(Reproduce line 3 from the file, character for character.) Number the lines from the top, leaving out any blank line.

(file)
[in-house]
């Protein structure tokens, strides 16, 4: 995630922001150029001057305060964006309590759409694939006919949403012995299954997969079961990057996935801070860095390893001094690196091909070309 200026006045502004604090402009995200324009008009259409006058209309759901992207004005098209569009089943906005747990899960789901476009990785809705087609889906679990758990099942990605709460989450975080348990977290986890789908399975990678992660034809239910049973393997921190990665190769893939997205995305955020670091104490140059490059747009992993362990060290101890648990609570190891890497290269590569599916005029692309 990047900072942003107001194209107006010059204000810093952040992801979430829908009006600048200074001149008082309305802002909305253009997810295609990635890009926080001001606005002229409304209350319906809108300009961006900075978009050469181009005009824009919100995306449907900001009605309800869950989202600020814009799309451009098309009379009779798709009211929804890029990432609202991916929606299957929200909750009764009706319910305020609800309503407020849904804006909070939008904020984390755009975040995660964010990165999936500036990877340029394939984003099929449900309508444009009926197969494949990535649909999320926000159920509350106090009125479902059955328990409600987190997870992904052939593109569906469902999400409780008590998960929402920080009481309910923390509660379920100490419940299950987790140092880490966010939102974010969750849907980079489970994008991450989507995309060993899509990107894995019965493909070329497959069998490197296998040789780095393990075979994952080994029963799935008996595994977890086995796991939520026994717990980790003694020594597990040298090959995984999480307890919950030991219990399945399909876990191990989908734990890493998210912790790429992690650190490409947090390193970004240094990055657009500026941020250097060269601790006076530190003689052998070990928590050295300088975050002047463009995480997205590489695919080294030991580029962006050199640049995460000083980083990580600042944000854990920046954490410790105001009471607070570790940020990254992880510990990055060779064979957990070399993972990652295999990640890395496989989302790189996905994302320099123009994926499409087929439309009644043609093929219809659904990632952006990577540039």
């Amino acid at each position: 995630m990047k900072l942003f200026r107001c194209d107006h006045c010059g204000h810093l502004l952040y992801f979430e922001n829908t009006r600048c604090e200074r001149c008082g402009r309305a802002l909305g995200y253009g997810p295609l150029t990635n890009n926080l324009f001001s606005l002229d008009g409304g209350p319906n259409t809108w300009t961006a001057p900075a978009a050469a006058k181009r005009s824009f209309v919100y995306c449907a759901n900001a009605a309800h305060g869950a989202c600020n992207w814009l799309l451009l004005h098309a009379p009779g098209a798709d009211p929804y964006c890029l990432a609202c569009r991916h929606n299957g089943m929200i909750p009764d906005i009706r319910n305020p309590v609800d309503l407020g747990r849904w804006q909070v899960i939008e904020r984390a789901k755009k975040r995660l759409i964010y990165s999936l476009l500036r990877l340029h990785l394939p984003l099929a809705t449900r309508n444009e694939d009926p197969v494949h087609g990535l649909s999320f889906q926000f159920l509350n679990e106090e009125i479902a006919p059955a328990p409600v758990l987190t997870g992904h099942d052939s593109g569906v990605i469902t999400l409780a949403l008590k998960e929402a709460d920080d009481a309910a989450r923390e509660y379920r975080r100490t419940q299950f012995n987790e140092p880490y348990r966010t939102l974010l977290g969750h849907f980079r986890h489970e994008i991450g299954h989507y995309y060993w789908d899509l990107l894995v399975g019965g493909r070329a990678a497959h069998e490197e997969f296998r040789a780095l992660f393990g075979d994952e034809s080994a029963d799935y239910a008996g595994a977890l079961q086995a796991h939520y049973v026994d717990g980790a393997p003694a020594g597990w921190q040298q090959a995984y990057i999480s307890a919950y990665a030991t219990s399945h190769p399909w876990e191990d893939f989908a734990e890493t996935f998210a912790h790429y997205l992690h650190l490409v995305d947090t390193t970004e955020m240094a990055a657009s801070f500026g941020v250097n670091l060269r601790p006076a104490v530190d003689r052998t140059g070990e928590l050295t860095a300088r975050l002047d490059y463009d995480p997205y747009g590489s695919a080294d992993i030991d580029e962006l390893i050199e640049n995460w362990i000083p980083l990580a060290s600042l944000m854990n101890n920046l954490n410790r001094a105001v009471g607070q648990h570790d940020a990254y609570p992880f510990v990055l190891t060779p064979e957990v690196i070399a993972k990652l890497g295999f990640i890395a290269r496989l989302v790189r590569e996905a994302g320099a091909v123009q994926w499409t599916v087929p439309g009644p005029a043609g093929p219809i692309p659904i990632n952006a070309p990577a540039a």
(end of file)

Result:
């Amino acid at each position: 995630m990047k900072l942003f200026r107001c194209d107006h006045c010059g204000h810093l502004l952040y992801f979430e922001n829908t009006r600048c604090e200074r001149c008082g402009r309305a802002l909305g995200y253009g997810p295609l150029t990635n890009n926080l324009f001001s606005l002229d008009g409304g209350p319906n259409t809108w300009t961006a001057p900075a978009a050469a006058k181009r005009s824009f209309v919100y995306c449907a759901n900001a009605a309800h305060g869950a989202c600020n992207w814009l799309l451009l004005h098309a009379p009779g098209a798709d009211p929804y964006c890029l990432a609202c569009r991916h929606n299957g089943m929200i909750p009764d906005i009706r319910n305020p309590v609800d309503l407020g747990r849904w804006q909070v899960i939008e904020r984390a789901k755009k975040r995660l759409i964010y990165s999936l476009l500036r990877l340029h990785l394939p984003l099929a809705t449900r309508n444009e694939d009926p197969v494949h087609g990535l649909s999320f889906q926000f159920l509350n679990e106090e009125i479902a006919p059955a328990p409600v758990l987190t997870g992904h099942d052939s593109g569906v990605i469902t999400l409780a949403l008590k998960e929402a709460d920080d009481a309910a989450r923390e509660y379920r975080r100490t419940q299950f012995n987790e140092p880490y348990r966010t939102l974010l977290g969750h849907f980079r986890h489970e994008i991450g299954h989507y995309y060993w789908d899509l990107l894995v399975g019965g493909r070329a990678a497959h069998e490197e997969f296998r040789a780095l992660f393990g075979d994952e034809s080994a029963d799935y239910a008996g595994a977890l079961q086995a796991h939520y049973v026994d717990g980790a393997p003694a020594g597990w921190q040298q090959a995984y990057i999480s307890a919950y990665a030991t219990s399945h190769p399909w876990e191990d893939f989908a734990e890493t996935f998210a912790h790429y997205l992690h650190l490409v995305d947090t390193t970004e955020m240094a990055a657009s801070f500026g941020v250097n670091l060269r601790p006076a104490v530190d003689r052998t140059g070990e928590l050295t860095a300088r975050l002047d490059y463009d995480p997205y747009g590489s695919a080294d992993i030991d580029e962006l390893i050199e640049n995460w362990i000083p980083l990580a060290s600042l944000m854990n101890n920046l954490n410790r001094a105001v009471g607070q648990h570790d940020a990254y609570p992880f510990v990055l190891t060779p064979e957990v690196i070399a993972k990652l890497g295999f990640i890395a290269r496989l989302v790189r590569e996905a994302g320099a091909v123009q994926w499409t599916v087929p439309g009644p005029a043609g093929p219809i692309p659904i990632n952006a070309p990577a540039a």